UPDATE – (8:30 a.m.) – The Pacific Tsunami Warning Center has cancelled the Tsunami Advisory that was issued earlier for Hawaiʻi.
Civil Defense says the Hawaiʻi Police Department “reported observing above normal tides, wave surge, and coastal inundation of less than 3-feet at multiple locations across Hawaii Island.”
Kahaluʻu Beach Park in Kona is closed.
(BIVN) – The Pacific Tsunami Warning Center issued a Tsunami Advisory for the entire State of Hawaiʻi on Saturday morning, following a volcanic eruption that occurred in the area of Tonga.
“Based on all available data a major tsunami is not expected to strike the state of Hawaiʻi,” the National Weather Service stated. “However, sea level changes and strong currents may occur along coasts that could be a hazard to swimmers and boaters as well as to persons near the shore at beaches and in harbors and marinas.”
The State Emergency Operations Center at the Hawai‘i Emergency Management Agency, or HI-EMA, was partially activated to monitor the evolving situation. The emergency officials said there is no evacuation order issued at this time. A Tsunami Advisory is issued “when an earthquake has generated a tsunami wave expected to be three feet or less in height when it reaches Hawaii,” they said.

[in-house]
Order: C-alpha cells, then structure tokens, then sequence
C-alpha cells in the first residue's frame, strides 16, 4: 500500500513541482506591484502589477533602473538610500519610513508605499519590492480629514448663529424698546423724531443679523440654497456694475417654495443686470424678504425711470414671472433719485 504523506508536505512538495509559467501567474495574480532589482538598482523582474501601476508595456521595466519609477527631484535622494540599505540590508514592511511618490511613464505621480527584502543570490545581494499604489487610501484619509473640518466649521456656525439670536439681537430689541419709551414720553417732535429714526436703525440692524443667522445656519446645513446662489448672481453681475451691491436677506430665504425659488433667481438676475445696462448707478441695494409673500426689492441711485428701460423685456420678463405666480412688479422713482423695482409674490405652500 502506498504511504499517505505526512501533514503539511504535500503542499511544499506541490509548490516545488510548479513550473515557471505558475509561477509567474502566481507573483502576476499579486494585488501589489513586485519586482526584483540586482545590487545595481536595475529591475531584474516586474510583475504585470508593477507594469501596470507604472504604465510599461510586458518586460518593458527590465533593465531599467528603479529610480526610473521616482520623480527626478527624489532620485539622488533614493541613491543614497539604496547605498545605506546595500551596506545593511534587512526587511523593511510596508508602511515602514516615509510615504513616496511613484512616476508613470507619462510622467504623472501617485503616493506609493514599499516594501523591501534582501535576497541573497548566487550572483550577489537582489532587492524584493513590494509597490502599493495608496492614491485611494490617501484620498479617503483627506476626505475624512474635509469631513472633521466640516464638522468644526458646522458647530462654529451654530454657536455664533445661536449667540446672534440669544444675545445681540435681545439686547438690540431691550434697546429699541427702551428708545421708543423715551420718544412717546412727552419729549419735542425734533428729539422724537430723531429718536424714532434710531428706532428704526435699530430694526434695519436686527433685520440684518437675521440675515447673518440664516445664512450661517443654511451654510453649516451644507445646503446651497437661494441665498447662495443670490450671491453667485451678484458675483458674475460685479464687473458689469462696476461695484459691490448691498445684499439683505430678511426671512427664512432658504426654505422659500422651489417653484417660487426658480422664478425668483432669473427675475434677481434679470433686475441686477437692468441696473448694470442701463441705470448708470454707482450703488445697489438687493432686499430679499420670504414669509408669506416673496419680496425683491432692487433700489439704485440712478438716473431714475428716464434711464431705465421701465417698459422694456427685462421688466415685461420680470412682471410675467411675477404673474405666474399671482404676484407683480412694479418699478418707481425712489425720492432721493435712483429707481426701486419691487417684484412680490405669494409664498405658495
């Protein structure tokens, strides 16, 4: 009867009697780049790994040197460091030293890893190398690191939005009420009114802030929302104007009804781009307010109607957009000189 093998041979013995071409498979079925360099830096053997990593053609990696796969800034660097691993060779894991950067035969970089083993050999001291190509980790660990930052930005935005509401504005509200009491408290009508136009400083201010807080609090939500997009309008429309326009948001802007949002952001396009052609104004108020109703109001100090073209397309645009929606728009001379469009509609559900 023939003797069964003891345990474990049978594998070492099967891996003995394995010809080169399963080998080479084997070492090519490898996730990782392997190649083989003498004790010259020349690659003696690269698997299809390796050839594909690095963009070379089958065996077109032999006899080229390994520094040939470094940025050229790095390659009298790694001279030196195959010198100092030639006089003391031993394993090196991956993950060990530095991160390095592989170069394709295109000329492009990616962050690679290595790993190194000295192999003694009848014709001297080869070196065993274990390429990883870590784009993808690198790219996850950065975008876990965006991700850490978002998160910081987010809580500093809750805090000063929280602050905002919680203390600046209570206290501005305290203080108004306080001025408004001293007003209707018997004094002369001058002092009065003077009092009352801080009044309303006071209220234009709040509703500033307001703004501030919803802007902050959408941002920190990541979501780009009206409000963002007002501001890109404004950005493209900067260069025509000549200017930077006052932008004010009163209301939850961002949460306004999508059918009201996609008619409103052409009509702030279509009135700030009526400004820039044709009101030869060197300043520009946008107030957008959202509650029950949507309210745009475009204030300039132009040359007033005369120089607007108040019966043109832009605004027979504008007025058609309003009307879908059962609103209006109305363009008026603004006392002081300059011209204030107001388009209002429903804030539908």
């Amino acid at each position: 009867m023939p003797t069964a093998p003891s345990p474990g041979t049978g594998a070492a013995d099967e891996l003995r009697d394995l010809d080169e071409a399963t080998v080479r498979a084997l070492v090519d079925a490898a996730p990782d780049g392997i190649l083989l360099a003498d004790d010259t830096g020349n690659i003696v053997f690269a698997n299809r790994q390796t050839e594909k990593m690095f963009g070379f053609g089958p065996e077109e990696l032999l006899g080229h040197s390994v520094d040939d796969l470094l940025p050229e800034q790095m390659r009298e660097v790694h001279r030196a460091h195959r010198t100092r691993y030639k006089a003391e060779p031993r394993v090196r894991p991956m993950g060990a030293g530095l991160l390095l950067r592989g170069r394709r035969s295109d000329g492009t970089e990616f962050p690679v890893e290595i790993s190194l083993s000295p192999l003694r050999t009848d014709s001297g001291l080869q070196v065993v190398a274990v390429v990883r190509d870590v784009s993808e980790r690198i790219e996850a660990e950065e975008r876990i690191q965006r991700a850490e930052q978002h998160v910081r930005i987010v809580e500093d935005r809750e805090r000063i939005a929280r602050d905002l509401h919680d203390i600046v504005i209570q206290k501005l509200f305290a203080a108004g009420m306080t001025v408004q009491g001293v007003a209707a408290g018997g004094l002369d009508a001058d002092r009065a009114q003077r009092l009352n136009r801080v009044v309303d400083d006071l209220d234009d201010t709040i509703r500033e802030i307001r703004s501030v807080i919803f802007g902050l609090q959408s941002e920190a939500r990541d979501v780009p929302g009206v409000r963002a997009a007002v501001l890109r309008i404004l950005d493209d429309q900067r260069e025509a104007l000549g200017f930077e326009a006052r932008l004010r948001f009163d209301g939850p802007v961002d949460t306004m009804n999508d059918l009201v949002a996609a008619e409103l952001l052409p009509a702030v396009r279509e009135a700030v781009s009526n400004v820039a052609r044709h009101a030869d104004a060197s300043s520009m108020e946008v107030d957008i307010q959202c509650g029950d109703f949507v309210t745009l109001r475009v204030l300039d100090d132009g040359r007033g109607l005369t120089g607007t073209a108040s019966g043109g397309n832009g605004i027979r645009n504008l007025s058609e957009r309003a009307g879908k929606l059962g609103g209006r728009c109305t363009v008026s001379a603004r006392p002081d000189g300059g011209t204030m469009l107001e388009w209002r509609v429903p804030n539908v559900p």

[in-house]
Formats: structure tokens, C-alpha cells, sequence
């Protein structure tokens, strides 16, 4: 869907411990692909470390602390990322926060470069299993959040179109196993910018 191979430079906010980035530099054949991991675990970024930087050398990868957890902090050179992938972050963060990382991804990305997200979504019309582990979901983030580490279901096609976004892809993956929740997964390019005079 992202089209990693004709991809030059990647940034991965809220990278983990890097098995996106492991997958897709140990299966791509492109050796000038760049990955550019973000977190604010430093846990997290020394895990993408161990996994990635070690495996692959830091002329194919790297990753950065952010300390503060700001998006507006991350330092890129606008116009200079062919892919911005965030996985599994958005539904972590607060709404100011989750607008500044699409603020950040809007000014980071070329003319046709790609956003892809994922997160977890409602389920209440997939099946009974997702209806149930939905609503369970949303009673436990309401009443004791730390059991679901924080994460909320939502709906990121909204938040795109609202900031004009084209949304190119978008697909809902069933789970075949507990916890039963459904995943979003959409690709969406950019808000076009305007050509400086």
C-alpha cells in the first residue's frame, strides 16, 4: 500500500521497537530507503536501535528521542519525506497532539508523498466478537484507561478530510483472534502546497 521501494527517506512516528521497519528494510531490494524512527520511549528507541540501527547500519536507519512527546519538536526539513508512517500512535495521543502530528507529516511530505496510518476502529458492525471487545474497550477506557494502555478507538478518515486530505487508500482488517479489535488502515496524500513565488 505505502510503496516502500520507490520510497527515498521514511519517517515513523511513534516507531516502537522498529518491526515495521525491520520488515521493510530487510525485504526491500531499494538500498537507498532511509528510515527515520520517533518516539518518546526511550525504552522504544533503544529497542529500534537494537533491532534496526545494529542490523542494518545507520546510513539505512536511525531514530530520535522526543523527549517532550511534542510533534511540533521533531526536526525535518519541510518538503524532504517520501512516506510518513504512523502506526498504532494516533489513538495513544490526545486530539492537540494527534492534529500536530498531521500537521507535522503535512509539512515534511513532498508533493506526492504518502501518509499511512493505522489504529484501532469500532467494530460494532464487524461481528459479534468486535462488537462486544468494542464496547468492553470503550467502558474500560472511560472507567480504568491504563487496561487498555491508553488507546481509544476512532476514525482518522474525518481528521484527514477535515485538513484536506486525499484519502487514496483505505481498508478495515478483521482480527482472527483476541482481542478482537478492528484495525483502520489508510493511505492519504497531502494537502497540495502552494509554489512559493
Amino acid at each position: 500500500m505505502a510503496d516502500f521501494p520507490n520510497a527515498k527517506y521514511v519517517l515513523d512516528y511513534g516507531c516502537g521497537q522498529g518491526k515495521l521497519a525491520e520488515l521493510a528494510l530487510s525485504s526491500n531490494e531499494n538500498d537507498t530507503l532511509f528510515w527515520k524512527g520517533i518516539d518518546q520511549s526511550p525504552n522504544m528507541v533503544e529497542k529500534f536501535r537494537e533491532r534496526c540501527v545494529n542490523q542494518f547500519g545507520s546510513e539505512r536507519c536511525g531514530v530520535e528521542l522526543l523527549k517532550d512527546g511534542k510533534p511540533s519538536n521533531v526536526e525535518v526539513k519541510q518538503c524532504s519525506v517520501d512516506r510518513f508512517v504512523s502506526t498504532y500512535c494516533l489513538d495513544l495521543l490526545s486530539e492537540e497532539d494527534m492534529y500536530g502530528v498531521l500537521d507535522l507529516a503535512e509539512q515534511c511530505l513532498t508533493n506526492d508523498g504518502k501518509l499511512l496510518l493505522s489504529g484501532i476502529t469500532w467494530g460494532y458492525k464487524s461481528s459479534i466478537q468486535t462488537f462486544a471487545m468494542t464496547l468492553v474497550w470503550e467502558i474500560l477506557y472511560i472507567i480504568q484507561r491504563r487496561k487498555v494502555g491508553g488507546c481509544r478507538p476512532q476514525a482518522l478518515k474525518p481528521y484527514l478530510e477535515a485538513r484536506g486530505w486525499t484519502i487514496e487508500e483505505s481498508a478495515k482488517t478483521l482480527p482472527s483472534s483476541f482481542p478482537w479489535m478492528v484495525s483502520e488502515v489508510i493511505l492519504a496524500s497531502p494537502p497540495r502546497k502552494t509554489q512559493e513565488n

“The water displaced by the volcanic activity caused unusual sea level changes and alterations to typical sea currents starting at about 1:05 a.m. Saturday,” HI-EMA said.
The Hunga-Tong-Hunga-Ha’apai volcano in Tonga erupted at 6:27 p.m. HST on Friday that sent large waves onto the coast of Tonga, officials say.
HI-EMA says it is “coordinating state and county monitoring of the incident and efforts to alert people on beaches and state recreational shores who might be unaware of the unusual ocean conditions.”